DIY: Here’s How To Clean Animal Bones So You Can Use Them As Decor

A while back I was shooting some engagement pictures for my friend at an abandoned ranch area in San Diego and we noticed a lot of animal bones around. I mentioned to her that I thought they would make cool home accessories and even Halloween decorations if they were cleaned up. They can be quite expensive at trendy stores. She didn’t have much to say about the subject, but a few weeks later her husband showed up with a paper bag containing a goat and cat skull for me. I was pretty stoked about the goat skull but I won’t lie, the cat skull still creeps me out a little, because aww kitty. I saved it for later (for you know, like, spells and stuff), but I got down to business with the goat.

Skull cleaning

I know the idea of cleaning animal bones probably sounds creepy to some of you. I don’t really blame you. At certain points it kind of weirded me out too — like the moment I realized I was brushing a dead goats teeth. It’s fiiine. You’re recycling.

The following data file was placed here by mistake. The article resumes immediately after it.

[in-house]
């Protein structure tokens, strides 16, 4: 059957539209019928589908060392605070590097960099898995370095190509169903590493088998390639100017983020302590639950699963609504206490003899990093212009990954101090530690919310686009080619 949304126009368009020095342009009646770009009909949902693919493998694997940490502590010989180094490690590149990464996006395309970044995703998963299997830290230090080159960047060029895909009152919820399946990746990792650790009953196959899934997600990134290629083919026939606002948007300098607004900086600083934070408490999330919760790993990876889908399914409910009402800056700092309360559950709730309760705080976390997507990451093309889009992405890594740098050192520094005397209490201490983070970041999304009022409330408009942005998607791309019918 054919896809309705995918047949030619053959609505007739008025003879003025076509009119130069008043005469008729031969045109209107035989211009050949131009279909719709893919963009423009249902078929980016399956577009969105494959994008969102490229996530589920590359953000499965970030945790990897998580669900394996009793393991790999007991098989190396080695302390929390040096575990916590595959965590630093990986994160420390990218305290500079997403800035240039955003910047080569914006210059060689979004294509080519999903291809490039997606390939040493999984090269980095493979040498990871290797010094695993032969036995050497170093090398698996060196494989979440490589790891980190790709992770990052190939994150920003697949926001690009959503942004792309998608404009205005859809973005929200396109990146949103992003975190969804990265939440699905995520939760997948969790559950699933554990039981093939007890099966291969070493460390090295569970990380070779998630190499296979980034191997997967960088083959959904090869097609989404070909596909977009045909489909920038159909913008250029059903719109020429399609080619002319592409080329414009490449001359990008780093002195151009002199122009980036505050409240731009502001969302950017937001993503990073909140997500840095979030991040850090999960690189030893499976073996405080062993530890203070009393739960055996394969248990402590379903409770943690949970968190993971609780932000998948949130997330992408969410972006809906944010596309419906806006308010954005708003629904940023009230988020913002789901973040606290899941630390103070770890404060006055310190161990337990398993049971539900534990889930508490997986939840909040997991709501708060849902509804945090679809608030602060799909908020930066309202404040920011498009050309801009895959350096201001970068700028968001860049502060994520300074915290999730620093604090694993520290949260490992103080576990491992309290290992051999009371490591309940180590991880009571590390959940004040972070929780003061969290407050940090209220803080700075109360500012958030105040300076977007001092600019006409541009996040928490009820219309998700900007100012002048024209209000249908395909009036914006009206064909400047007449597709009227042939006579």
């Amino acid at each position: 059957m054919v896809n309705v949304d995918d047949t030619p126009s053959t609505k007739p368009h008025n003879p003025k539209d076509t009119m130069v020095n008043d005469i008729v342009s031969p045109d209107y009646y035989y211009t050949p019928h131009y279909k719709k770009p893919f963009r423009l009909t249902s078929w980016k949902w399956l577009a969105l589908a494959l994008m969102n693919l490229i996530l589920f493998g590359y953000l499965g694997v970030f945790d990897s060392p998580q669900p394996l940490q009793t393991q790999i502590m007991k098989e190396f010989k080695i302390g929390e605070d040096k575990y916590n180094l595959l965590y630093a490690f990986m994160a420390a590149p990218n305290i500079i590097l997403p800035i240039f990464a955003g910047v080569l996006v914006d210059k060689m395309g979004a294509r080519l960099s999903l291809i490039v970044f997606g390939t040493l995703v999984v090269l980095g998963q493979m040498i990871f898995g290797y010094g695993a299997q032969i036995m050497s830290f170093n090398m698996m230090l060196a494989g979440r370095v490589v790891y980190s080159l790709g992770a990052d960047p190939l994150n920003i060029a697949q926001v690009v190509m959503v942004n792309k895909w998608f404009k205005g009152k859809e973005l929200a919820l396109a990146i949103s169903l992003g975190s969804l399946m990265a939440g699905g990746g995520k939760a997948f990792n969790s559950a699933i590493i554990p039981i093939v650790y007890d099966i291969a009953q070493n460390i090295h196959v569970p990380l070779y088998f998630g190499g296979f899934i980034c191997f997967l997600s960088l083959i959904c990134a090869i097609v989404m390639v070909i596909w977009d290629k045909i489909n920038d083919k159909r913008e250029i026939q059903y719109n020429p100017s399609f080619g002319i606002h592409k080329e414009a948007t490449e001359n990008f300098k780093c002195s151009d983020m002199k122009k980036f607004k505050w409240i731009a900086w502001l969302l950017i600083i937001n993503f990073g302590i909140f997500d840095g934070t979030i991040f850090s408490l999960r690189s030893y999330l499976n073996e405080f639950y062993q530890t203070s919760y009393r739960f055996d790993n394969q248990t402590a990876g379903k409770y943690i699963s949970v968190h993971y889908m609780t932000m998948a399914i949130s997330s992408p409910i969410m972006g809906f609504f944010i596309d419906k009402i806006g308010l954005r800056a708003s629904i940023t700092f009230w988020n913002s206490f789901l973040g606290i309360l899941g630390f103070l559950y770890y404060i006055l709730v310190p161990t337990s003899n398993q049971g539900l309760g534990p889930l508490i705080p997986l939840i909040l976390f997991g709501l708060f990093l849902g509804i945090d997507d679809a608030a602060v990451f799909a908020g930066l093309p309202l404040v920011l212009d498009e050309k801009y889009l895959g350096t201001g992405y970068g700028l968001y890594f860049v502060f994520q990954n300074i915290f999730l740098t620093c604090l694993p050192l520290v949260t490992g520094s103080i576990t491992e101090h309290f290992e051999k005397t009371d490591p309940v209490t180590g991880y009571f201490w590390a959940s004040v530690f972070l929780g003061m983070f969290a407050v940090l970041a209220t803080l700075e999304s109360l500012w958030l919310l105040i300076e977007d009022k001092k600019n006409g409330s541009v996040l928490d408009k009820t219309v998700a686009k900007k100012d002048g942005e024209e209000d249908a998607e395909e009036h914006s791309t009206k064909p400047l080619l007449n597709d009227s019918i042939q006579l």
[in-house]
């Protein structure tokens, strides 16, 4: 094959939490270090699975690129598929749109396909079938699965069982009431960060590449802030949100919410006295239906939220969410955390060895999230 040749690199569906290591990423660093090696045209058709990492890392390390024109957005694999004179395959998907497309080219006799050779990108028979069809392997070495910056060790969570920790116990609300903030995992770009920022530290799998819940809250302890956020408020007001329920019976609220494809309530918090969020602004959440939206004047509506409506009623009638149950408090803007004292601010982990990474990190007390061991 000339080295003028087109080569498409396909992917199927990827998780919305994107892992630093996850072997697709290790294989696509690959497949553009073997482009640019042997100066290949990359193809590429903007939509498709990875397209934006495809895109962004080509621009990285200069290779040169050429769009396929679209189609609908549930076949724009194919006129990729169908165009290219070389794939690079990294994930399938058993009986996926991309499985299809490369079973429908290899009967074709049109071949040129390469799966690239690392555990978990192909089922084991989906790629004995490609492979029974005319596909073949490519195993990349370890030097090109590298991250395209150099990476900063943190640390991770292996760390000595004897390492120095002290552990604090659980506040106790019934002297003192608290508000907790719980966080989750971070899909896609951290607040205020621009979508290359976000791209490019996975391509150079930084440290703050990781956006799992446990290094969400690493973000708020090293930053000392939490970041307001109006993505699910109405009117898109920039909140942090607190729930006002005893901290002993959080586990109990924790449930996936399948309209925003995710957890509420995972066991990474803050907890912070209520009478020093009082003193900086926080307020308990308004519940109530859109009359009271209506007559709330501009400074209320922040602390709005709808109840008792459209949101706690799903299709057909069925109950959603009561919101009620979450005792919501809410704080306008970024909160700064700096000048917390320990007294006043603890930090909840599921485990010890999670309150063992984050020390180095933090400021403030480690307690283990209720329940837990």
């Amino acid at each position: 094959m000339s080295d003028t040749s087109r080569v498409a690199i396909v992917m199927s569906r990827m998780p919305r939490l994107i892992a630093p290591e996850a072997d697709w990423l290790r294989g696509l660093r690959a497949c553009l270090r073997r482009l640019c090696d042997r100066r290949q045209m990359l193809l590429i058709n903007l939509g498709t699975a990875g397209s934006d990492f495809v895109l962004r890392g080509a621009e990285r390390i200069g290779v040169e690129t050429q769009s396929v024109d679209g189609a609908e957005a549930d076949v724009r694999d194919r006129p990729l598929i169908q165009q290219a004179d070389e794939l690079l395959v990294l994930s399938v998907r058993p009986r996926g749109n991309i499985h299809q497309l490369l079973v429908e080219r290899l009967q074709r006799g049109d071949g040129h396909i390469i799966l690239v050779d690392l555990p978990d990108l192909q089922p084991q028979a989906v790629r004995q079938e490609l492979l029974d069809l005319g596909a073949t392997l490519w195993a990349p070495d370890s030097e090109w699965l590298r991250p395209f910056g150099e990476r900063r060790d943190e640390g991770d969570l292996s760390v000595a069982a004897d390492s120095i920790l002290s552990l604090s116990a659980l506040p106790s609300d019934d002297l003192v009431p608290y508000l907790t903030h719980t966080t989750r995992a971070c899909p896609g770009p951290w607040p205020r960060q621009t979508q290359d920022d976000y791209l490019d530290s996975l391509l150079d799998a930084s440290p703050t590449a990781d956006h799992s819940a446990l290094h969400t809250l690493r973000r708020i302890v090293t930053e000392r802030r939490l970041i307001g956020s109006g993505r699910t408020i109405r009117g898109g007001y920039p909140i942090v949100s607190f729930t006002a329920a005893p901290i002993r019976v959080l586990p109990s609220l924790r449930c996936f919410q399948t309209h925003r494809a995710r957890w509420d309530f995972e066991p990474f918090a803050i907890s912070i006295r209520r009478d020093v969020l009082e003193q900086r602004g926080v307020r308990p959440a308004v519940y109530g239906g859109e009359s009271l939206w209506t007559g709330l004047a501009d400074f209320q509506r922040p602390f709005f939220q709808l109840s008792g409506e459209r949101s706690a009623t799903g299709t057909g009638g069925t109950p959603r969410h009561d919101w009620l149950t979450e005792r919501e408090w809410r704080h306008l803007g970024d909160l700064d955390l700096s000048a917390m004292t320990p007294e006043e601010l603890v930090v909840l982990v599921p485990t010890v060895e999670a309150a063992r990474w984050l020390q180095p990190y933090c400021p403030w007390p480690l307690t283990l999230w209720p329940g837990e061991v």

Anyway, the first step is to clean off whatever dirt and grime you can using warm water and a soft tooth brush.

Next, you’re going to soak the skull in 40% liquid peroxide. You can get this at beauty supply stores. It’s basically the developer you use for dying your hair. Regular peroxide from the pharmacy isn’t strong enough.

Skull cleaning

Then you’re going to soak it for as long as it takes. You want any grime, fatty deposits, and stains to dissolve or break away from the bone. This could take a few weeks depending on how dirty your bones are. There are other methods you can use, but peroxide and patience is the best for this kind of relatively clean skull. By that I mean no remaining flesh or hair on the bone. Jakes Bones is a really good resource for other methods and techniques. A great tip from Jake is to not get peroxide on the antlers or horns because “it looks rubbish”. So I obviously tried to avoid that.